Yusuf, Hakeem (2008) Oil on troubled waters : multinational corporations and realising human rights in the developing world with particular reference to Nigeria. African Human Rights Law Journal, 8 (1). pp. 79-107.Full text not available in this repository. (Request a copy from the Strathclyde author)
This article examines the current state of tension in the Niger Delta of Nigeria. It locates the current unrest in the continued denial of economic, social and cultural rights to the oil-rich communities in the area. The author argues that this denial happened with the complicity and acquiescence of the international community. The Nigerian government as well as multinational corporations operating in the area have not been responsive to the development needs of the people. The article argues that, although the primary obligation for realising the economic, social and cultural rights of host communities rests on the government, multi-national corporations in developing countries, considering their awesome resources and influence on government policies, should be similarly obligated to respect, promote and protect those rights.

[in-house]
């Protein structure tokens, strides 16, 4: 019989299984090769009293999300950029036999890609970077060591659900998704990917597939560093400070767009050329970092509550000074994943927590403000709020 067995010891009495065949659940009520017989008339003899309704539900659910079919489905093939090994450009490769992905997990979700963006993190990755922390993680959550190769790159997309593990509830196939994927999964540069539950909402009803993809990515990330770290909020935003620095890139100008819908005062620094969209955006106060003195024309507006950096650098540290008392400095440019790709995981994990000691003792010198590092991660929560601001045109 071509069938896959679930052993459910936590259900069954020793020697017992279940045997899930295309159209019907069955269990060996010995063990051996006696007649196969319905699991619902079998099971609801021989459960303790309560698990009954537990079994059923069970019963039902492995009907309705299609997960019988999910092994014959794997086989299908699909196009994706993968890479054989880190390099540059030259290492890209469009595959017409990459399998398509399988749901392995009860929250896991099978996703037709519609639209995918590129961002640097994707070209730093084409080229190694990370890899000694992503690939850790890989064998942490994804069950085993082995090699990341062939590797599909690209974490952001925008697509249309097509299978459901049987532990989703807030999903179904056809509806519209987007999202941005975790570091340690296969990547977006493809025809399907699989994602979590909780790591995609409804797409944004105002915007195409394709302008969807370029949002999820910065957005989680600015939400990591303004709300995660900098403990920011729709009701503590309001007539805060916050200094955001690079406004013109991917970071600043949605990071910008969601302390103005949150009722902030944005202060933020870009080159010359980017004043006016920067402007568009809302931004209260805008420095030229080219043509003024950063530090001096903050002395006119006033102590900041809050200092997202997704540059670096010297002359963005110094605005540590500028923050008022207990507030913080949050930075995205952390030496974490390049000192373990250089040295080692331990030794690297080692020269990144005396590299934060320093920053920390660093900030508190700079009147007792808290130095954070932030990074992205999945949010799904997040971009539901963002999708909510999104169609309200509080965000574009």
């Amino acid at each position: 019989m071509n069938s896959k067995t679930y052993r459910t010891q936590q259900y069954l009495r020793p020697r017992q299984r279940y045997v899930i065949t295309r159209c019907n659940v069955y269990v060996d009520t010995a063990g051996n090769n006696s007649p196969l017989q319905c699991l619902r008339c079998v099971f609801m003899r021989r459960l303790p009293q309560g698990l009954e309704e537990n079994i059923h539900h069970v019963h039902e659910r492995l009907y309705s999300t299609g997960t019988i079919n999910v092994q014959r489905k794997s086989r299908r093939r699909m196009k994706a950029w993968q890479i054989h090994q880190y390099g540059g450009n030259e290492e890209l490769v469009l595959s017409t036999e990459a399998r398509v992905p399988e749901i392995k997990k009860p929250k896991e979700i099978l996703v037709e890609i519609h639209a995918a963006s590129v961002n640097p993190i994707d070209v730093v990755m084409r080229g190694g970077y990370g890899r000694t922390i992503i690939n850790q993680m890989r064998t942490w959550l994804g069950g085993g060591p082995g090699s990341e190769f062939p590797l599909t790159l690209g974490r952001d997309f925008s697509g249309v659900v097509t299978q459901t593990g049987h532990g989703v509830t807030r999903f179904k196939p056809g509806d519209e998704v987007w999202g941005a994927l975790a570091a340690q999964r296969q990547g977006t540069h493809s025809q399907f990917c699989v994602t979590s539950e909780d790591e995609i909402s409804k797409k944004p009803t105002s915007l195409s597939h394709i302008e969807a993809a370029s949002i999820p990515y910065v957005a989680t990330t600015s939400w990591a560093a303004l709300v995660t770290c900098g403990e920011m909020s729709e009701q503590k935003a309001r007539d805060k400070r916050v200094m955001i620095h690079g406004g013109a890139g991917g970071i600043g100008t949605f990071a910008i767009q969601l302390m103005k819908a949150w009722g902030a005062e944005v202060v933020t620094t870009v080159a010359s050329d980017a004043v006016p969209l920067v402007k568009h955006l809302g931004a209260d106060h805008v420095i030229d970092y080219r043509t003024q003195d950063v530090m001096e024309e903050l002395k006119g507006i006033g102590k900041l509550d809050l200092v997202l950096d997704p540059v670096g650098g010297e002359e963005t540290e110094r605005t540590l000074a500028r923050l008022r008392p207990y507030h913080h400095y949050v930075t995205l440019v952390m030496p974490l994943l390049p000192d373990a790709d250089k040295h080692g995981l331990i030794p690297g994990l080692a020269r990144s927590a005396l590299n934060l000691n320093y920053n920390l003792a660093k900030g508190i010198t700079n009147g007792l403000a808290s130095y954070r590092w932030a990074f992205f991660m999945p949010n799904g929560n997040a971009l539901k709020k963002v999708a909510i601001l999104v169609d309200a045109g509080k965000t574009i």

|Keywords:||human rights , multinational corporations, obligations, economic and social rights, oil, troubled waters, nigeria, developing world, Law|
|Department:||Faculty of Humanities and Social Sciences (HaSS) > School of Law > Law|
|Depositing user:||Pure Administrator|
|Date Deposited:||03 Aug 2012 14:02|
|Last modified:||03 Aug 2012 14:02|
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